Leading financial institutions are moving towards a more holistic approach to risk management but a survey by PricewaterhouseCoopers reinforces the need to continue to strive for improvements in risk management processes.
This survey is a follow up to an e-briefing by PricewaterhouseCoopers launched in July 2002, entitled Taming Uncertainty: Risk Management for the Entire Enterprise. As part of the e-briefing, PricewaterhouseCoopers identified 10 attributes of a world-class risk management culture. The results of the follow-up survey show that many financial institutions already embrace some of these attributes but that even those well-run organizations have significant scope for further improvement.
The survey found that 75 percent of respondents now articulate risk appetite at the group level and half of survey participants have made a senior appointment to oversee enterprise-wide risk. More than 50 percent have revamped policies for the authorization of risk-taking to ensure closer alignment with the organization's strategic objectives. However, just under half the respondents remain dissatisfied with the measurement tools at their disposal and 85 percent see aggregation of data across business lines as an area for improvement.
"Quantification of risk has come a long way over the past decade but our survey indicates that drawing a complete picture of risk appetite and exposure is clearly a daunting task even for pioneering institutions," said Hans-Kristian Bryn, global risk management partner, PricewaterhouseCoopers. "With the forthcoming implementation of the Basel II Accord, which will require banks to put aside capital to cover operational risk, institutions need to tighten up their risk management systems. The increased use and availability of enabling technologies such as XBRL can assist organizations to accelerate the timely and accurate collection, aggregation and dissemination of risk and value related management information."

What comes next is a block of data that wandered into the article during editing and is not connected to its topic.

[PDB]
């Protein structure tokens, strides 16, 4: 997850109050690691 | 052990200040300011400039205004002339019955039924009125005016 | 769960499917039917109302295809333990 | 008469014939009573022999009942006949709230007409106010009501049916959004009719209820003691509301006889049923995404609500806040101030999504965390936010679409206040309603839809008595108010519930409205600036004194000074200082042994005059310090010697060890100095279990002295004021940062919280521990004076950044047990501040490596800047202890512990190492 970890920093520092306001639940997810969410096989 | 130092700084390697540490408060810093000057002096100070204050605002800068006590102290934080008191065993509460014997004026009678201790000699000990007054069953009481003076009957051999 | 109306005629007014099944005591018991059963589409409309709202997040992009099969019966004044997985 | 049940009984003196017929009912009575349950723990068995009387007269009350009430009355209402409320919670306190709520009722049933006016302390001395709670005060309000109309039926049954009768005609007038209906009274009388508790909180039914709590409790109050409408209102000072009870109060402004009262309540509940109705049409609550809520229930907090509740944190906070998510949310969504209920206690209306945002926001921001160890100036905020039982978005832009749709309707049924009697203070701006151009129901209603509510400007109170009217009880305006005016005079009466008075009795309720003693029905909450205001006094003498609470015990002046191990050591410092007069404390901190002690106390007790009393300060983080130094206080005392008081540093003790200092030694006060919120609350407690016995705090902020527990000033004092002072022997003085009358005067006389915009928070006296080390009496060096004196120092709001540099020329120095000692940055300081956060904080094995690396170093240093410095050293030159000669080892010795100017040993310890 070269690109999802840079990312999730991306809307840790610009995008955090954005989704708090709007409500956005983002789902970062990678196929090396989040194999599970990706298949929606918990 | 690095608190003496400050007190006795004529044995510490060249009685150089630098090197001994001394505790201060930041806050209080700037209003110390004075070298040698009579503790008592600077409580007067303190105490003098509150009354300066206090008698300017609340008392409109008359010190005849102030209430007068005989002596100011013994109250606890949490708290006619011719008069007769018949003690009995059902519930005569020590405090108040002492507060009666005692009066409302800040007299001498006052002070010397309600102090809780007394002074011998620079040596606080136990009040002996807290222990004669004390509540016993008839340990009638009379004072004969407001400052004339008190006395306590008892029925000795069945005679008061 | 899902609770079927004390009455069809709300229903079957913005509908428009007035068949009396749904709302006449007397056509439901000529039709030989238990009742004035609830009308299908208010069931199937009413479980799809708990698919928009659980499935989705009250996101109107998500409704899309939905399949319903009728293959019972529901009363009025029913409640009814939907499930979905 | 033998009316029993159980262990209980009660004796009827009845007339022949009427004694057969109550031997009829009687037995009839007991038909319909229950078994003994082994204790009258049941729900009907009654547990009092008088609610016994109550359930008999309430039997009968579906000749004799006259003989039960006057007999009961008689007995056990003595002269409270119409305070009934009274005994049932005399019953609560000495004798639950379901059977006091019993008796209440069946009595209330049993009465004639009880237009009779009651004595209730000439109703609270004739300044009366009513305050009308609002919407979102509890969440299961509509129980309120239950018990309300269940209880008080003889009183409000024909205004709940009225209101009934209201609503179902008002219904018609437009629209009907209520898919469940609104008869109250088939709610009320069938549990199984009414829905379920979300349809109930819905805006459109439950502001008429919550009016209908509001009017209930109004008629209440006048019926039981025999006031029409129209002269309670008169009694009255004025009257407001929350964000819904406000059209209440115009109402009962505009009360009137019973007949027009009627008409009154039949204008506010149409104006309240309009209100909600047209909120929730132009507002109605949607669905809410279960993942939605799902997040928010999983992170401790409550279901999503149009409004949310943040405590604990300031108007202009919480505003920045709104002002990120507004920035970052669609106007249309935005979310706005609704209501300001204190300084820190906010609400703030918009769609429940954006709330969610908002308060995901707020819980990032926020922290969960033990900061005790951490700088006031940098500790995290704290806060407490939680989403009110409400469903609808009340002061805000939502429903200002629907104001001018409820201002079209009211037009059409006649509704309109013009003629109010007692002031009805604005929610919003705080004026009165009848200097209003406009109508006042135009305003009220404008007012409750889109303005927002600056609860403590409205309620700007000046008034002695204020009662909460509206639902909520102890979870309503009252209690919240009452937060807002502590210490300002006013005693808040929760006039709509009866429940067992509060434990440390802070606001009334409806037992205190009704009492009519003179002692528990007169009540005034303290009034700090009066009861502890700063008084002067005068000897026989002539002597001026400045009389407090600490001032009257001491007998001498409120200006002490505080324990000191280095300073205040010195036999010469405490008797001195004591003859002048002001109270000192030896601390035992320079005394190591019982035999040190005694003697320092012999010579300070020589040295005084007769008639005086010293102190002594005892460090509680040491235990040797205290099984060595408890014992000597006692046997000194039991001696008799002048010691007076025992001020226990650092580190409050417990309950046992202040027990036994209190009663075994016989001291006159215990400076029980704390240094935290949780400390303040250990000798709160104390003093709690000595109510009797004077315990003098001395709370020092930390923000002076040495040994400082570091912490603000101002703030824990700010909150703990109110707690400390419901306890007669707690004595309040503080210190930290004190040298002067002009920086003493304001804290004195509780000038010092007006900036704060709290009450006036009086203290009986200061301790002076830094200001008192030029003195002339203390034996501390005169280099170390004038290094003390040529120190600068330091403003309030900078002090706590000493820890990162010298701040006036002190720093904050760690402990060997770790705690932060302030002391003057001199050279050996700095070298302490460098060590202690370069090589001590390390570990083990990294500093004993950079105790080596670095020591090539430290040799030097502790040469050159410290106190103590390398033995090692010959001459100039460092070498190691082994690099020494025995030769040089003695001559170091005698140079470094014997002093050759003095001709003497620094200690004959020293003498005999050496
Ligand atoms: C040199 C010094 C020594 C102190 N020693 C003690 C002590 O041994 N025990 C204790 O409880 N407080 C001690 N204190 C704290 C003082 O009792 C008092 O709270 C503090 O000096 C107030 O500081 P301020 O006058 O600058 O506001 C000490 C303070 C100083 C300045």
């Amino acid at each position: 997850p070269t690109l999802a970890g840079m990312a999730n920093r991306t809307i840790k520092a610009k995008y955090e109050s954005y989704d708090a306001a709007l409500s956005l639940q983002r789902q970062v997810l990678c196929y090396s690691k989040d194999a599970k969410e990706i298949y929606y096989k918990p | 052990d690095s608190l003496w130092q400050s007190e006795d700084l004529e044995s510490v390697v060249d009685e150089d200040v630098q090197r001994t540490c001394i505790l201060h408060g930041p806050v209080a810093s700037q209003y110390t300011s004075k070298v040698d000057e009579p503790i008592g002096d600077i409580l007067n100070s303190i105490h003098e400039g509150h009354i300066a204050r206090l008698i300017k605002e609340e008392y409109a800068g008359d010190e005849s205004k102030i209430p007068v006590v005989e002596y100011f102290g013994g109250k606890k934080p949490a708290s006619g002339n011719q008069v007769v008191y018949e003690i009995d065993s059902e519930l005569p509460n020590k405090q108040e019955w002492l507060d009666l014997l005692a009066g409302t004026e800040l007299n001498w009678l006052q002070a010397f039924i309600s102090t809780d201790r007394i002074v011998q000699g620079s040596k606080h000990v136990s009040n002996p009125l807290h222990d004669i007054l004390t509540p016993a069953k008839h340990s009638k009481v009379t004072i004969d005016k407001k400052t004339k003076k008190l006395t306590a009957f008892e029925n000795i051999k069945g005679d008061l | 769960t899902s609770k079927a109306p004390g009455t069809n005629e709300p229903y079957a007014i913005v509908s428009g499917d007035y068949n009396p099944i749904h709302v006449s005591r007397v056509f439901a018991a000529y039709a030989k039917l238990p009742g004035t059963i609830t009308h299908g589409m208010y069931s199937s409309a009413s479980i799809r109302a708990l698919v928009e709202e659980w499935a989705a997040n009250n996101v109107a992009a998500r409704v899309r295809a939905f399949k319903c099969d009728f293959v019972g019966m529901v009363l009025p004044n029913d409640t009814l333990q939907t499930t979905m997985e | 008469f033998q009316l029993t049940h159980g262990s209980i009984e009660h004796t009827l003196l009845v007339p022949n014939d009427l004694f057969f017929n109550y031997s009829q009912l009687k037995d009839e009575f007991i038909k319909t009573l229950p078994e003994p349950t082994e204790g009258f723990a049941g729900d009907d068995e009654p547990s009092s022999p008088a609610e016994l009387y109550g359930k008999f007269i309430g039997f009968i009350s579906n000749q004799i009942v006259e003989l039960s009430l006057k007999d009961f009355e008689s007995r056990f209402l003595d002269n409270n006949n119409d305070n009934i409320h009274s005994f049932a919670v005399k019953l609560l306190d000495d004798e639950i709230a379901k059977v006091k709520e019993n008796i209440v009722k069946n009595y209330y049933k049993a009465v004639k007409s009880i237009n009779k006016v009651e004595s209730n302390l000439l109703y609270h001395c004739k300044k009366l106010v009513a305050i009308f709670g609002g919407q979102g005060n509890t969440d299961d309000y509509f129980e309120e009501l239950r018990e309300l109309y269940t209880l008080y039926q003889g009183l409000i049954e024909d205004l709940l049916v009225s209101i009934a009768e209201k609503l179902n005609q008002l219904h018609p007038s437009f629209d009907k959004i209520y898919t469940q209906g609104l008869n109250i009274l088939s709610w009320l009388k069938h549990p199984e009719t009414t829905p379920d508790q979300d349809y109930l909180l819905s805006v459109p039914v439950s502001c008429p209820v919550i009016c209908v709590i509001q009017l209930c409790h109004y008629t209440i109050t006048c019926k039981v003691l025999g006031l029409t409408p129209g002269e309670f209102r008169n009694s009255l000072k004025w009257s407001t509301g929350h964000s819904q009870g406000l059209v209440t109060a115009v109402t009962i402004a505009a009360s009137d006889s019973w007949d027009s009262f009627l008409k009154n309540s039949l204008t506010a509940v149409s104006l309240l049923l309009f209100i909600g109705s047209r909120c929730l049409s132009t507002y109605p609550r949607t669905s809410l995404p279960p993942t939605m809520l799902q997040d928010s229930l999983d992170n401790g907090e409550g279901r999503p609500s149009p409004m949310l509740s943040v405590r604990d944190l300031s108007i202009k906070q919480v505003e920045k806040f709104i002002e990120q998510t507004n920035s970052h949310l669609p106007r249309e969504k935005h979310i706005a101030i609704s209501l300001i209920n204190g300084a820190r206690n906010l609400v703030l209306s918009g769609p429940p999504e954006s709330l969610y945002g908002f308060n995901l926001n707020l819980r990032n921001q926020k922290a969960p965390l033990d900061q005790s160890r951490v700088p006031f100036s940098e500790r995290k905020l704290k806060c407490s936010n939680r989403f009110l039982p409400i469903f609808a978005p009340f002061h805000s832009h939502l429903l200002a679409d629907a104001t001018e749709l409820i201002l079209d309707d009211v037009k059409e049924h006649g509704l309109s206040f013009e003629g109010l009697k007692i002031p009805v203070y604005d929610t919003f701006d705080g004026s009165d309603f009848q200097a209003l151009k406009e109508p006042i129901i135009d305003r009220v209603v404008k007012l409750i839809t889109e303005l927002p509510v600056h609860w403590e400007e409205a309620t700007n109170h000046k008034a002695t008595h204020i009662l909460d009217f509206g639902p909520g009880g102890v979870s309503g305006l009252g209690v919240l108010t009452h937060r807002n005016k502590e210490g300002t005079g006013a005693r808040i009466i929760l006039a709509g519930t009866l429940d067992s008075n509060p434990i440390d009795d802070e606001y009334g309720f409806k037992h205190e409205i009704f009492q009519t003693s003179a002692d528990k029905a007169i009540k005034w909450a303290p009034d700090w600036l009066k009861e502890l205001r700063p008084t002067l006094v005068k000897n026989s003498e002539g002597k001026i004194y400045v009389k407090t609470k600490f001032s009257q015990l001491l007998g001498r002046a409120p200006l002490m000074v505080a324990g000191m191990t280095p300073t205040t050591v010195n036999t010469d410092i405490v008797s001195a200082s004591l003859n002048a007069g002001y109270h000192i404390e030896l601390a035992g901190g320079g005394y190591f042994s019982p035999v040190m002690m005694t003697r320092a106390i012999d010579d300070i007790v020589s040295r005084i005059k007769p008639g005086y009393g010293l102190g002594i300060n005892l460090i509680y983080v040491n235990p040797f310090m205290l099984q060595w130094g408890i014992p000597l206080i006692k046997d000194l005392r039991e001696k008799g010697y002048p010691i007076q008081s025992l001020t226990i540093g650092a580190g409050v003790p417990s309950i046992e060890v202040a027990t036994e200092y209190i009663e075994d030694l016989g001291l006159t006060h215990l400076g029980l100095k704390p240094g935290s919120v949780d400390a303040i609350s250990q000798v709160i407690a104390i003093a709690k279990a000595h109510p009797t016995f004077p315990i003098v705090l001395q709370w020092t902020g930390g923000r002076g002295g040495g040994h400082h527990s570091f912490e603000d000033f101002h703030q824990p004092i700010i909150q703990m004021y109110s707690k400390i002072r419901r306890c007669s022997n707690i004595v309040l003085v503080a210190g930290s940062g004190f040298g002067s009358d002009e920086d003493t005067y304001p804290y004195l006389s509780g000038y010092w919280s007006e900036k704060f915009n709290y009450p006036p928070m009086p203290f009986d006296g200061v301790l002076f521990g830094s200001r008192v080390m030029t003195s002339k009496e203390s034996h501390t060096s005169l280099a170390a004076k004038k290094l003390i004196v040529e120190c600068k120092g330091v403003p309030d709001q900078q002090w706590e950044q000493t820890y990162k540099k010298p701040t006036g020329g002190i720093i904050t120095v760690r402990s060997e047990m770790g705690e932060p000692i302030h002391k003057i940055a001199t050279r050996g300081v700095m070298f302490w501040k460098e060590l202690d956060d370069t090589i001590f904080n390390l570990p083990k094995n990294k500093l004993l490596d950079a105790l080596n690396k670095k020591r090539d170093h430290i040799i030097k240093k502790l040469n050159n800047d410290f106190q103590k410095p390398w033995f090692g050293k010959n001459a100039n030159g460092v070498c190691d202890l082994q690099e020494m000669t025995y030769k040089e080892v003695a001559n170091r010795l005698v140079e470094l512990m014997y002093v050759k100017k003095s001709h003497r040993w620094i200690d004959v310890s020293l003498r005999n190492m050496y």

PricewaterhouseCoopers has drawn a number of recommendations from the results of the survey for financial institutions, notably:
* They must assess the balance between risk and return, showing greater appreciation for the risks to their franchise and shareholder value that do not easily fit into the current planning and risk models.
* Senior management must convert this assessment into a corrective action plan, with clear accountabilities and deadlines reported to the board and disseminated throughout the organization.
* The board must receive clear and timely information about the implementation and results of risk management programs.
* Regular and transparent stress testing of the financial forecast should mitigate the risk of excessive leverage or volatility of earnings.
* Risk-adjusted forecasts should be communicated effectively to external stakeholders.
"Regulators and investors will continue to demand higher standards of accountability for the decisions that financial institutions take," said Juan Pujadas, global financial risk management practice leader, PricewaterhouseCoopers. "Managers are increasingly aware of the value that risk management can deliver to the organization. We anticipate that the movement towards enhanced risk management in all aspects of business conduct and shareholder value creation will not only continue but will also accelerate over the coming months."
To view the survey results and the report Taming Uncertainty: Risk Management for the Entire Enterprise, visit www.pwcglobal.com/financialservices